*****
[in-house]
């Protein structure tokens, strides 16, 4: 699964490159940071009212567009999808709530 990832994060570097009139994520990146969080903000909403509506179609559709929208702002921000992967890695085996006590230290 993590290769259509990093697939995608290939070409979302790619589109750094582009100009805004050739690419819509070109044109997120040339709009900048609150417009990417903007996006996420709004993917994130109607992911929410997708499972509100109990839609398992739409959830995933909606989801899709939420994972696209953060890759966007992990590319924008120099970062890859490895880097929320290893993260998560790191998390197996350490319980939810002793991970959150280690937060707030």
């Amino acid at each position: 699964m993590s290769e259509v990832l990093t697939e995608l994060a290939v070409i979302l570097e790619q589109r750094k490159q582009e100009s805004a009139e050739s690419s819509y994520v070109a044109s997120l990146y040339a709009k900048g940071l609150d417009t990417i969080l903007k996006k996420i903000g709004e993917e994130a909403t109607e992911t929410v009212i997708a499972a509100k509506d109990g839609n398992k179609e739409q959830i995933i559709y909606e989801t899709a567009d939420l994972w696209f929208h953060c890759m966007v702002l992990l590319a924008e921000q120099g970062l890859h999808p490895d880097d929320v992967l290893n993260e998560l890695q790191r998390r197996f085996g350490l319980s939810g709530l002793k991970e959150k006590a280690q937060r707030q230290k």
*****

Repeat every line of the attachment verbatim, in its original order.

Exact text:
[in-house]
């Protein structure tokens, strides 16, 4: 699964490159940071009212567009999808709530 990832994060570097009139994520990146969080903000909403509506179609559709929208702002921000992967890695085996006590230290 993590290769259509990093697939995608290939070409979302790619589109750094582009100009805004050739690419819509070109044109997120040339709009900048609150417009990417903007996006996420709004993917994130109607992911929410997708499972509100109990839609398992739409959830995933909606989801899709939420994972696209953060890759966007992990590319924008120099970062890859490895880097929320290893993260998560790191998390197996350490319980939810002793991970959150280690937060707030």
């Amino acid at each position: 699964m993590s290769e259509v990832l990093t697939e995608l994060a290939v070409i979302l570097e790619q589109r750094k490159q582009e100009s805004a009139e050739s690419s819509y994520v070109a044109s997120l990146y040339a709009k900048g940071l609150d417009t990417i969080l903007k996006k996420i903000g709004e993917e994130a909403t109607e992911t929410v009212i997708a499972a509100k509506d109990g839609n398992k179609e739409q959830i995933i559709y909606e989801t899709a567009d939420l994972w696209f929208h953060c890759m966007v702002l992990l590319a924008e921000q120099g970062l890859h999808p490895d880097d929320v992967l290893n993260e998560l890695q790191r998390r197996f085996g350490l319980s939810g709530l002793k991970e959150k006590a280690q937060r707030q230290k």